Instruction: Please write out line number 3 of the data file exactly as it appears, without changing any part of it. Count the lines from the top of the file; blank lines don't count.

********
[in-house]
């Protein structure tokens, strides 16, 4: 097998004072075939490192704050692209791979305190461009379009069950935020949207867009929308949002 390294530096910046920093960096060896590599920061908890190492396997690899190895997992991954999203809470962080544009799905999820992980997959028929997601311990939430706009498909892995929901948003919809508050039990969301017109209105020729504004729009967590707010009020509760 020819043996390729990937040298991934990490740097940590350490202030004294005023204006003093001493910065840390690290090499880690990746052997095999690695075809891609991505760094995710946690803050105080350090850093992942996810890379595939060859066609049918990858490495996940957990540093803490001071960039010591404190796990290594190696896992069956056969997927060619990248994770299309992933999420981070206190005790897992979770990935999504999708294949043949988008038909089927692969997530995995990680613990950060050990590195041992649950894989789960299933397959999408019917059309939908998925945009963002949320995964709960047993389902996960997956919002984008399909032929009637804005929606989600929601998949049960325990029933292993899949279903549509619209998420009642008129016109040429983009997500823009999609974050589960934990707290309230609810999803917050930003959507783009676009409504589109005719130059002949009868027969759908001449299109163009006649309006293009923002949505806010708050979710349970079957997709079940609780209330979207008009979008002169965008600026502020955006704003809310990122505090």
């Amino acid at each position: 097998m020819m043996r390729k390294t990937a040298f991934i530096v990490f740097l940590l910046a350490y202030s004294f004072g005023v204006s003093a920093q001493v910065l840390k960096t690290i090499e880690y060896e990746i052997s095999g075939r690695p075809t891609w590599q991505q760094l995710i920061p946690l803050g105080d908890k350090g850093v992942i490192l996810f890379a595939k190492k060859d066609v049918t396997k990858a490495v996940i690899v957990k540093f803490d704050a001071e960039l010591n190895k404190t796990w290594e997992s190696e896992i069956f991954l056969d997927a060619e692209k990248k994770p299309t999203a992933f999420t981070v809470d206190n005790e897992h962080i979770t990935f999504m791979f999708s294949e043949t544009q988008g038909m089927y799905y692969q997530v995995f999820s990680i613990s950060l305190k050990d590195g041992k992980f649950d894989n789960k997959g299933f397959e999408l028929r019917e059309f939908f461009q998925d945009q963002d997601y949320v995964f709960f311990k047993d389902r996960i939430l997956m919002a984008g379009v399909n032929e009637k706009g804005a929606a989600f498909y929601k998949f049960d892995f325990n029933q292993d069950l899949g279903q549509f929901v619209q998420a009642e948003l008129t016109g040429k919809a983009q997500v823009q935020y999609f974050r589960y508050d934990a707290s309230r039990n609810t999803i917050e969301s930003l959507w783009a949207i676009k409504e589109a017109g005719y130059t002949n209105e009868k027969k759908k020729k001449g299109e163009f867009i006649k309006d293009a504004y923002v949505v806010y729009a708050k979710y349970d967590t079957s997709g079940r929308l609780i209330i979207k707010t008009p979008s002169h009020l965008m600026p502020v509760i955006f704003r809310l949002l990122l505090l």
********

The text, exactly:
């Amino acid at each position: 097998m020819m043996r390729k390294t990937a040298f991934i530096v990490f740097l940590l910046a350490y202030s004294f004072g005023v204006s003093a920093q001493v910065l840390k960096t690290i090499e880690y060896e990746i052997s095999g075939r690695p075809t891609w590599q991505q760094l995710i920061p946690l803050g105080d908890k350090g850093v992942i490192l996810f890379a595939k190492k060859d066609v049918t396997k990858a490495v996940i690899v957990k540093f803490d704050a001071e960039l010591n190895k404190t796990w290594e997992s190696e896992i069956f991954l056969d997927a060619e692209k990248k994770p299309t999203a992933f999420t981070v809470d206190n005790e897992h962080i979770t990935f999504m791979f999708s294949e043949t544009q988008g038909m089927y799905y692969q997530v995995f999820s990680i613990s950060l305190k050990d590195g041992k992980f649950d894989n789960k997959g299933f397959e999408l028929r019917e059309f939908f461009q998925d945009q963002d997601y949320v995964f709960f311990k047993d389902r996960i939430l997956m919002a984008g379009v399909n032929e009637k706009g804005a929606a989600f498909y929601k998949f049960d892995f325990n029933q292993d069950l899949g279903q549509f929901v619209q998420a009642e948003l008129t016109g040429k919809a983009q997500v823009q935020y999609f974050r589960y508050d934990a707290s309230r039990n609810t999803i917050e969301s930003l959507w783009a949207i676009k409504e589109a017109g005719y130059t002949n209105e009868k027969k759908k020729k001449g299109e163009f867009i006649k309006d293009a504004y923002v949505v806010y729009a708050k979710y349970d967590t079957s997709g079940r929308l609780i209330i979207k707010t008009p979008s002169h009020l965008m600026p502020v509760i955006f704003r809310l949002l990122l505090l």